A dear friend who I love and respect and look up to so much (I secretly want to be like her when I grow up even though she’s a little younger than me) posted on Facebook recently that she is reading Jen Hatmaker’s book 7: An Experimental Mutiny Against Excess. She said that the book is “rocking her world” and she’s been “gutting her house and making packages for homeless people”.
Oh wow! I want to want to gut my house and make packages for homeless people. I really do.
But I’m not ready to read Jen Hatmaker’s book 7.
Because I’m scared.
I’m scared of feeling guilty.
And not being able to do anything about it. Or not being able to do enough about it.
Two years ago I went to Africa on a mission trip. That rocked my world. You don’t go to Africa and not have your world rocked.
There was a little girl there who lived in the bush. The day we got there she was wearing a blue satin dress stained with dirt and grime and snot. And she was beautiful.
The next morning we woke up. The children ran back to where we were sleeping, on cots, under the African sky, with pigs and cows and goats roaming around right beside us. And there was the little girl who had on the blue satin dress the day before. Except that today there was no dress. There was nothing. Except for a pink towel that she held up with one hand as she ran and played with the other kids. That day the towel was her dress.
When I arrived back home it was December 3rd. We had decorated for Christmas before I left. When I walked into our house around 9 o’clock that Sunday night I turned the corner and saw our Christmas tree sitting in the corner. Decorated. Lit up. With presents already under it.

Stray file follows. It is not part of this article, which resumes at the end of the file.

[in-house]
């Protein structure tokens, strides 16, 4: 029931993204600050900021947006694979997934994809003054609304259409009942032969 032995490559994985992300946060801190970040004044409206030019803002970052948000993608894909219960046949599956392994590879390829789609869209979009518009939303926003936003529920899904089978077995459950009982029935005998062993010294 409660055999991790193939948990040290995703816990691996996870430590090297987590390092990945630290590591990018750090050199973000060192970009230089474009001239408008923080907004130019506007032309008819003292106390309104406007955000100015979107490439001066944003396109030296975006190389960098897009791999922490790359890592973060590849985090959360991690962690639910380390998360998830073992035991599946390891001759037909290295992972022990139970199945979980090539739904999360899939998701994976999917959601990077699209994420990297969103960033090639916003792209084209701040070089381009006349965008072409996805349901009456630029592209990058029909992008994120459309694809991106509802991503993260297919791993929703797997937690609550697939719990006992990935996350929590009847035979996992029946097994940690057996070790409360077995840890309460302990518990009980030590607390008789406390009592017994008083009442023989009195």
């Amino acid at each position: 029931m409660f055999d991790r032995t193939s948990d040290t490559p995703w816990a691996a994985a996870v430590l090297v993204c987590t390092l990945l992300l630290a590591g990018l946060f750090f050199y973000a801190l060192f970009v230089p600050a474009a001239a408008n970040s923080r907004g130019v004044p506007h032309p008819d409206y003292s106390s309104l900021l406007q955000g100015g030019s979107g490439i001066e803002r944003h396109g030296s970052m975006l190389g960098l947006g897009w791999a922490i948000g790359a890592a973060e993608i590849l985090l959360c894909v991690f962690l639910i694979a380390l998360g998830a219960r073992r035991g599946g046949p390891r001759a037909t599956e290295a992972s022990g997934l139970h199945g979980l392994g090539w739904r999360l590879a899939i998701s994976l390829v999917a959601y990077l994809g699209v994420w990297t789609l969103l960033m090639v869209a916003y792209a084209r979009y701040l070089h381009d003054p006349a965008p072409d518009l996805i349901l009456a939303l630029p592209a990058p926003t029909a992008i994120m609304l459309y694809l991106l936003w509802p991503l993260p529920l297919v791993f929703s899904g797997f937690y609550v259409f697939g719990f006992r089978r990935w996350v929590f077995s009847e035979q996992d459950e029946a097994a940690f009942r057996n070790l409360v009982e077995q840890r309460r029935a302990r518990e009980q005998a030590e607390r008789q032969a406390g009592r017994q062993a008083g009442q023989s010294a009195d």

My mind flashed to the mud huts, the children digging for trash, and that little girl with her towel dress. I cried out in deep sobs. I fell to my knees. My husband, who didn’t go on the trip, just looked at me. He didn’t get it. Not because he didn’t want to get it but because you can’t get it until you walk on African soil. And even then you really don’t get it.
Guilt has overwhelmed me ever since.
I’m a black and white kind of girl. I want lines and boundaries. I want someone to give me very clear right and wrongs. So I think – How big (or small) should my house be to honor God? Should I really go on vacation knowing I could give that money to the poor? Is buying decorations for my baby girl’s birthday party extravagant? What about manis and pedis? They’re obviously frivolous. Then there’s Starbucks. And the bath I like to take at night even though I had a shower that morning. Or the food I overindulge on because it’s there and I can get a carload more in about 30 minutes.
Books like 7 scare me because I already feel guilty. The guilt overwhelms me.
I don’t understand how this whole world works in God’s economy. “Why me?”, I ask. Why was I chosen to be born in America? Why was I chosen to be born into my family? Why was I blessed with education and health and income?
It’s pure grace.
So for now I’m not going to read 7. Maybe one day I will. But first I need to get a hold of the guilty feeling I have every time I turn on the water faucet and the water’s clear instead of murky brown. I know guilt is not from God. And I trust God. Even though I don’t understand, I trust Him. So God and I have to get this guilt-thing worked out. Then I’ll be ready.